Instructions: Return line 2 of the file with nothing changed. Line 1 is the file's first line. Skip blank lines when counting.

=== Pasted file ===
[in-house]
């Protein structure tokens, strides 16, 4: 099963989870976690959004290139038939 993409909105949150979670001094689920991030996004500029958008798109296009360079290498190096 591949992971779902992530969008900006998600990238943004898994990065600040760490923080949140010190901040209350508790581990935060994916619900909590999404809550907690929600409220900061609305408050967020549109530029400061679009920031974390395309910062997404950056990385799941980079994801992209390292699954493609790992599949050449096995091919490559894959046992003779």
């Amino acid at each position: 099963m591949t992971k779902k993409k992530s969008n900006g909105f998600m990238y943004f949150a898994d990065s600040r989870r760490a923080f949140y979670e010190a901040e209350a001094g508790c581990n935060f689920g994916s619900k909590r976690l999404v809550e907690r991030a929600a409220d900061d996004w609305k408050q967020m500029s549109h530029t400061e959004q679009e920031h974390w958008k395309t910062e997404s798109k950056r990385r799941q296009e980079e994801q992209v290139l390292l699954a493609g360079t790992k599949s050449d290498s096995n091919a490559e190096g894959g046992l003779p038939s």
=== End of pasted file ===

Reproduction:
């Protein structure tokens, strides 16, 4: 099963989870976690959004290139038939 993409909105949150979670001094689920991030996004500029958008798109296009360079290498190096 591949992971779902992530969008900006998600990238943004898994990065600040760490923080949140010190901040209350508790581990935060994916619900909590999404809550907690929600409220900061609305408050967020549109530029400061679009920031974390395309910062997404950056990385799941980079994801992209390292699954493609790992599949050449096995091919490559894959046992003779």